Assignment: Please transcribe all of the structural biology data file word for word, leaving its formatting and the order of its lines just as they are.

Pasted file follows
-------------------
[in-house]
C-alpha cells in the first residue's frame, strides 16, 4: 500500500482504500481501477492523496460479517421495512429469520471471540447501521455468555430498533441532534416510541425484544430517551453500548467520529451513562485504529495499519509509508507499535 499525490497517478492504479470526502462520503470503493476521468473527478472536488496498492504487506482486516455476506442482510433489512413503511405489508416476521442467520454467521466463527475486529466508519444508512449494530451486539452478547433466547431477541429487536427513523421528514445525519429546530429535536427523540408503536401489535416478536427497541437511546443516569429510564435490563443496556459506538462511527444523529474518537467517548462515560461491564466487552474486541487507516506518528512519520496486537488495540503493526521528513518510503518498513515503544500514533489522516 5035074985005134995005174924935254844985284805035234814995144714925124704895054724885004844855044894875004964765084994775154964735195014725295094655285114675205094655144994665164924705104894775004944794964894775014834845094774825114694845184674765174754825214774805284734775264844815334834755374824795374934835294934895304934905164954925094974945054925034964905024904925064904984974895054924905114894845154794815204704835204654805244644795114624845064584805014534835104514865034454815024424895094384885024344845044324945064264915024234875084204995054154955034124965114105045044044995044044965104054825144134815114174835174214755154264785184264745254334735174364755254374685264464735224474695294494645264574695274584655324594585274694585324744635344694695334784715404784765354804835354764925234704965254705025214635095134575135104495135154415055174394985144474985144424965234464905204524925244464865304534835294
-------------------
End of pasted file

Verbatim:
[in-house]
C-alpha cells in the first residue's frame, strides 16, 4: 500500500482504500481501477492523496460479517421495512429469520471471540447501521455468555430498533441532534416510541425484544430517551453500548467520529451513562485504529495499519509509508507499535 499525490497517478492504479470526502462520503470503493476521468473527478472536488496498492504487506482486516455476506442482510433489512413503511405489508416476521442467520454467521466463527475486529466508519444508512449494530451486539452478547433466547431477541429487536427513523421528514445525519429546530429535536427523540408503536401489535416478536427497541437511546443516569429510564435490563443496556459506538462511527444523529474518537467517548462515560461491564466487552474486541487507516506518528512519520496486537488495540503493526521528513518510503518498513515503544500514533489522516 5035074985005134995005174924935254844985284805035234814995144714925124704895054724885004844855044894875004964765084994775154964735195014725295094655285114675205094655144994665164924705104894775004944794964894775014834845094774825114694845184674765174754825214774805284734775264844815334834755374824795374934835294934895304934905164954925094974945054925034964905024904925064904984974895054924905114894845154794815204704835204654805244644795114624845064584805014534835104514865034454815024424895094384885024344845044324945064264915024234875084204995054154955034124965114105045044044995044044965104054825144134815114174835174214755154264785184264745254334735174364755254374685264464735224474695294494645264574695274584655324594585274694585324744635344694695334784715404784765354804835354764925234704965254705025214635095134575135104495135154415055174394985144474985144424965234464905204524925244464865304534835294